It looks like you're using an Ad Blocker.
Please white-list or disable AboveTopSecret.com in your ad-blocking tool.
Some features of ATS will be disabled while you continue to use an ad-blocker.
Originally posted by HappilyEverAfter
Not Ron Paul, not JFK, not Abe Lincoln, not Jackson, not even Franklin, Jefferson or Washington ever were nor ever could be or would have wanted to be, Americas Last Hope.
It's a republic, it requires ACTIVE populace participation, at every level, local, district, county, state, and federal to be empowered.
The Real Last and Only Hope for America, (or any nation) is for Americans to stop with this helpless, weak, scared, confused, lazy, ignorant, defeatest attitude and mind set.
One person doesnt make it all happen or not happen.
(So Ron Paul passes away in 5 years from old age, then what, back to zero?)
The last hope?
My gawd people, if he wasnt such a sweet little old man I bet he'd like to slap the stupid off that statement.
“The Constitution is not an instrument for the government to restrain the people, it is an instrument for the people to restrain the government - lest it come to dominate our lives and interests.”
Originally posted by kro32
reply to post by EagleTalonZ
I actually like Ron Paul but I would like people to focus on the reality of him instead of putting a halo over his head and think he does no wrong. I only focus on him so much because there are so many topics about him.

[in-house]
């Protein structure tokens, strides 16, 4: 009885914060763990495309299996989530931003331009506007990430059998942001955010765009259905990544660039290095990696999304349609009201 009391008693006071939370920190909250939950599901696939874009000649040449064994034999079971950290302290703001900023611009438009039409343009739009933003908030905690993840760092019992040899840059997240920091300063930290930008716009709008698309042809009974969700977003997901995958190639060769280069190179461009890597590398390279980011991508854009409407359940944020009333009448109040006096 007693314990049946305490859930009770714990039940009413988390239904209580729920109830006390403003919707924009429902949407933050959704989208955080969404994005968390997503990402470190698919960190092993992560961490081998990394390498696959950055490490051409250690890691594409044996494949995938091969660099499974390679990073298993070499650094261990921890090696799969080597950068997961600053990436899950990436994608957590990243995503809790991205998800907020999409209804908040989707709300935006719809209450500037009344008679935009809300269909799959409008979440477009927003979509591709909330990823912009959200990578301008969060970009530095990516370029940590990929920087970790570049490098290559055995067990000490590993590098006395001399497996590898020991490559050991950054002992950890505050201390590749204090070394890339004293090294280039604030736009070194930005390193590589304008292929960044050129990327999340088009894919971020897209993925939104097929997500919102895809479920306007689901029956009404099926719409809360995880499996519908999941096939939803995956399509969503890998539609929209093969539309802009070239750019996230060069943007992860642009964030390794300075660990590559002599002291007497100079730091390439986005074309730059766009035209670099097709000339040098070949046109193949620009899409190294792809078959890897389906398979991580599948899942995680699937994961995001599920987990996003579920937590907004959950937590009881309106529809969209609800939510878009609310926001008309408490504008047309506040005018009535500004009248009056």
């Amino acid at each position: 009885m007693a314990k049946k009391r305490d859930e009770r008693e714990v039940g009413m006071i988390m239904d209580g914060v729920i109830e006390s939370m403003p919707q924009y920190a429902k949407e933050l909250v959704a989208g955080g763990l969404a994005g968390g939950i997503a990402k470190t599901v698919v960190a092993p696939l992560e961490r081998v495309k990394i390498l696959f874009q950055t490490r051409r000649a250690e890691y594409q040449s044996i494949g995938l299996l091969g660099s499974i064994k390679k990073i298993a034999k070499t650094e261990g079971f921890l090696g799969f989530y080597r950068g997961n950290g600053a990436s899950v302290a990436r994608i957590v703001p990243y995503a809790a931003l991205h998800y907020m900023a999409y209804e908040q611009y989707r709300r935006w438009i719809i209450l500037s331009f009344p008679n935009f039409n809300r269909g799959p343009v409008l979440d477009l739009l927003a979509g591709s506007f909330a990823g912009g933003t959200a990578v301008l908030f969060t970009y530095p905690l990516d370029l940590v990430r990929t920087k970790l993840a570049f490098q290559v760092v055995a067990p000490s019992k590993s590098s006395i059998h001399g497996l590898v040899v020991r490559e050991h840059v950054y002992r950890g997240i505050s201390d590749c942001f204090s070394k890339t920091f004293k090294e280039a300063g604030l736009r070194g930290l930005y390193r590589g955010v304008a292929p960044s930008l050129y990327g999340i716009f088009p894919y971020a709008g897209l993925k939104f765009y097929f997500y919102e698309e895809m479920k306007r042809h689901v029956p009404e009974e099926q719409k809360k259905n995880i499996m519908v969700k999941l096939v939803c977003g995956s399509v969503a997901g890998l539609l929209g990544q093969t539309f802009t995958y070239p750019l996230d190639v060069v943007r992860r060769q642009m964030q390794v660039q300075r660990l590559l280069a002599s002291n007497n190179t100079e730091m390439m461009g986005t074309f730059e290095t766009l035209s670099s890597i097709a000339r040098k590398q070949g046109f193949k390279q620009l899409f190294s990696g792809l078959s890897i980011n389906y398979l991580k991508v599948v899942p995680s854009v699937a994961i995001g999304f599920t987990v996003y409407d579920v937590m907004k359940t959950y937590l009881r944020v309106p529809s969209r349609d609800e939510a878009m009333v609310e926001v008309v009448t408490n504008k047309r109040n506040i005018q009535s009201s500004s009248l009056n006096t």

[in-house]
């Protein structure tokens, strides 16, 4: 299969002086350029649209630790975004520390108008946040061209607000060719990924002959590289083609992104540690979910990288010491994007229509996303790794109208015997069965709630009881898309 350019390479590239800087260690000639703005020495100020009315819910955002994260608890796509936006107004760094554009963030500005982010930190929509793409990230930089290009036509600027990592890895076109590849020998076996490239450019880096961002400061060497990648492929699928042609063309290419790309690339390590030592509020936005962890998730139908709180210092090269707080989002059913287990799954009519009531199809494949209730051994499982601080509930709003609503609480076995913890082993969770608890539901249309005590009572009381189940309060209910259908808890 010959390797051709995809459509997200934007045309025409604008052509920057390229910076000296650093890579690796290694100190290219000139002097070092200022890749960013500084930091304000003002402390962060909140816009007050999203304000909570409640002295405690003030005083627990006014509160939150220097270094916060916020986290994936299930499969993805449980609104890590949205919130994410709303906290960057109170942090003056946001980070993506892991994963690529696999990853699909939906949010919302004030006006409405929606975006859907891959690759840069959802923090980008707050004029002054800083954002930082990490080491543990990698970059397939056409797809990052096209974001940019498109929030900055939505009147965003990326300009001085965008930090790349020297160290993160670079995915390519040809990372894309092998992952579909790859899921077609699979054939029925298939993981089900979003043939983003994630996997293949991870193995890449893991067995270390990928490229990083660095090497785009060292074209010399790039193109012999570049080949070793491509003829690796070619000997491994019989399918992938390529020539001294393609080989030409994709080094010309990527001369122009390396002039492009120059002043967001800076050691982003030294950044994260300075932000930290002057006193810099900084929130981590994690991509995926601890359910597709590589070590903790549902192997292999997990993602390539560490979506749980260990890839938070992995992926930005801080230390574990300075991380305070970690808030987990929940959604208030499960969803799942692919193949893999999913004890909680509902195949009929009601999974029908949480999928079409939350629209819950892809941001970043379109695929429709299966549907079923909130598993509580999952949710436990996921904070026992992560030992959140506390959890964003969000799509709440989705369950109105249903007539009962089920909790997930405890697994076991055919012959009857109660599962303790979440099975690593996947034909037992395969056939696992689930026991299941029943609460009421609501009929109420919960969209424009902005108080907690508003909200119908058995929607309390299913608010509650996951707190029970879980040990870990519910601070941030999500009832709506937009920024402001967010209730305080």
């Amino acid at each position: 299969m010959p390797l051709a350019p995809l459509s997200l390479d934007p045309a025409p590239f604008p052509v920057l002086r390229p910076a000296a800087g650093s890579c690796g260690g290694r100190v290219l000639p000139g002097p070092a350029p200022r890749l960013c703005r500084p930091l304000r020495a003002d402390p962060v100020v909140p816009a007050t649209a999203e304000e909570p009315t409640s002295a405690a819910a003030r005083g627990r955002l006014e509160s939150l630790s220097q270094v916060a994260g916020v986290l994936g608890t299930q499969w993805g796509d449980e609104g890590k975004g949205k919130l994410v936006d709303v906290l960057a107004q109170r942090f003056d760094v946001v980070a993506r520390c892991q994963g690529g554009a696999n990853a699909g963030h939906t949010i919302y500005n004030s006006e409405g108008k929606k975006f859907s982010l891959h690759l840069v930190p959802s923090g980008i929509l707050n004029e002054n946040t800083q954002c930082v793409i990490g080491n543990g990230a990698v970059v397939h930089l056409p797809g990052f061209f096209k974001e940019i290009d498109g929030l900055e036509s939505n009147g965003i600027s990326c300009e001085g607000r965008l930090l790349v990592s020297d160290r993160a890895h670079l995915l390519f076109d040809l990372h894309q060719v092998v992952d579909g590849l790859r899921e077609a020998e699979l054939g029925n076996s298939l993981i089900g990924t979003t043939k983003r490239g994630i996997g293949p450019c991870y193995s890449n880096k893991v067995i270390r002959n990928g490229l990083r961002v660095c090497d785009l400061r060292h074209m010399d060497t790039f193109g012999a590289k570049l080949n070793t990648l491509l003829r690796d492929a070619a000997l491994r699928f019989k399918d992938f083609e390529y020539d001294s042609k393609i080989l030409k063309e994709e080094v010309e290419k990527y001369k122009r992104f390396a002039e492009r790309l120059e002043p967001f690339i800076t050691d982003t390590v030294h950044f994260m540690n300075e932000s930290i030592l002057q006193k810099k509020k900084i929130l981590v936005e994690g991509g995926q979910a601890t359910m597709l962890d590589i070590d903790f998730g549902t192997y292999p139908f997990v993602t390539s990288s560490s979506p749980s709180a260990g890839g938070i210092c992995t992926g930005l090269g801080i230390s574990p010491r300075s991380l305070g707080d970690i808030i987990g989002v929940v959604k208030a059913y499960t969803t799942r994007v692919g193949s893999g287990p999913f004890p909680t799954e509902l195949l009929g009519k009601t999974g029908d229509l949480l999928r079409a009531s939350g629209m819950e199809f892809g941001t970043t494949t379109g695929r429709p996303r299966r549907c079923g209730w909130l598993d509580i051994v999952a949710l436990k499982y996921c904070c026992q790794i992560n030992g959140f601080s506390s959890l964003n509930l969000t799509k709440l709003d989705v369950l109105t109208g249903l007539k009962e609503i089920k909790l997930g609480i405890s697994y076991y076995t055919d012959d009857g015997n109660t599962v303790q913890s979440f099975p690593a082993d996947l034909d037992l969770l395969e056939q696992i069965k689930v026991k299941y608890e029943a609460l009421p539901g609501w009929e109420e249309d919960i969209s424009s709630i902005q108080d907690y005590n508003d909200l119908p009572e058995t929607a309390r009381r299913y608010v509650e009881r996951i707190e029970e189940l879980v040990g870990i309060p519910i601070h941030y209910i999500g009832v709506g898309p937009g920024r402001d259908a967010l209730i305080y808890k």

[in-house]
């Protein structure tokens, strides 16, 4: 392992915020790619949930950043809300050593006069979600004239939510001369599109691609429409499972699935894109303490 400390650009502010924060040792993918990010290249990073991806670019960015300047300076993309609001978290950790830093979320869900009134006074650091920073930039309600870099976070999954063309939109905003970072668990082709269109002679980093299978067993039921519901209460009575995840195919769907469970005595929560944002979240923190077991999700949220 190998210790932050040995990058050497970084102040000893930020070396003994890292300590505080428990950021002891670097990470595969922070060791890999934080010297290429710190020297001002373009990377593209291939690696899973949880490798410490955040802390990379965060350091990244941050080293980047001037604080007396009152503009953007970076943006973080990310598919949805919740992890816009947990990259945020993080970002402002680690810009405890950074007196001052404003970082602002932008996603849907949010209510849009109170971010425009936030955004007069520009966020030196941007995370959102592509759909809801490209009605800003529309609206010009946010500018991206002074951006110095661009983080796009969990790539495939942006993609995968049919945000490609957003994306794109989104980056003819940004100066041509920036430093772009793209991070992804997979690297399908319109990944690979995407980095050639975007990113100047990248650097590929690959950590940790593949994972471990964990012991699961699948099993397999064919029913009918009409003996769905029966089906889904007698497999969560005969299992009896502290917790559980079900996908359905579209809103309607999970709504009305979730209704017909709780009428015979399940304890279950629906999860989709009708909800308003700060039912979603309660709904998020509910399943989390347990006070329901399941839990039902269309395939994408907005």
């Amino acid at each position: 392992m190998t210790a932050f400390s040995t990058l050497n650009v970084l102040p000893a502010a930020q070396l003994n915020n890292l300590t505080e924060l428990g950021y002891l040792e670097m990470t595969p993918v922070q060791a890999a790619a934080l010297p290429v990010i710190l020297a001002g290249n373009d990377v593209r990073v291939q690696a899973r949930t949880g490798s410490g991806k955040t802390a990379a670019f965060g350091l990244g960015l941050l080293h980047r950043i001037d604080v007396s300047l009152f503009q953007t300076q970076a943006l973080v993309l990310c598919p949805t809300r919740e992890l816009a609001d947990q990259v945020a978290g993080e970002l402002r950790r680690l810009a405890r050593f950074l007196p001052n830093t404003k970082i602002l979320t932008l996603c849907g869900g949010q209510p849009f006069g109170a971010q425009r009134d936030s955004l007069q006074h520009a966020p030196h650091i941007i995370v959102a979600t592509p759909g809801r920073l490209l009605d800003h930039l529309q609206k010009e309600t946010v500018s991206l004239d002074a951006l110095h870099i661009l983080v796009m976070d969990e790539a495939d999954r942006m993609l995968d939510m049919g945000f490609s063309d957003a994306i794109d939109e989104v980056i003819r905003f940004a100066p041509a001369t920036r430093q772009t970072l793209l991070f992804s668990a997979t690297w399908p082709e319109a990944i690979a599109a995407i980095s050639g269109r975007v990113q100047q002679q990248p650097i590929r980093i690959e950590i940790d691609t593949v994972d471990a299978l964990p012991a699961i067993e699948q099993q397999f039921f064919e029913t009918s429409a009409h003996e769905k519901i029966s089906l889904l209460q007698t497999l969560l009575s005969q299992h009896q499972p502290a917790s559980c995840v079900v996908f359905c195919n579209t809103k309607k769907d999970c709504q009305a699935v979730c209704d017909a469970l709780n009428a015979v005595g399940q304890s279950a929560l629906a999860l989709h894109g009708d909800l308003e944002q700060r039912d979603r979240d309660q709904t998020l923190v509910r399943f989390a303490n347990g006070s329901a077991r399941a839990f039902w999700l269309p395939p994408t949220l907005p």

By the way eagle, the tag in your avatar is completely wrong. The Constitution was written to form a more perfect union of the States and the issue of people's rights was never brought up at the convention during the process. Only Jefferson wanted the Bill of rights added, as an afterthought, was it discussed and then only added so they could have enough votes to pass it.
Hamilton and his federalists didn't want the bill of rights added to the Constitution.
The Preamble serves solely as an introduction, and does not assign powers to the federal government, nor does it provide specific limitations on government action.
Due to the Preamble's limited nature, no court has ever used it as a decisive factor in case adjudication, except as regards frivolous litigation.
Although revolutionary in some ways, the Constitution maintained many common law concepts (such as habeas corpus, trial by jury, and sovereign immunity), and courts deem that the Founders' perceptions of the legal system that the Constitution created (i.e., the interaction between what it changed and what it kept from the British legal system are uniquely important because of the authority "the People" invested them with to create it. en.wikipedia.org...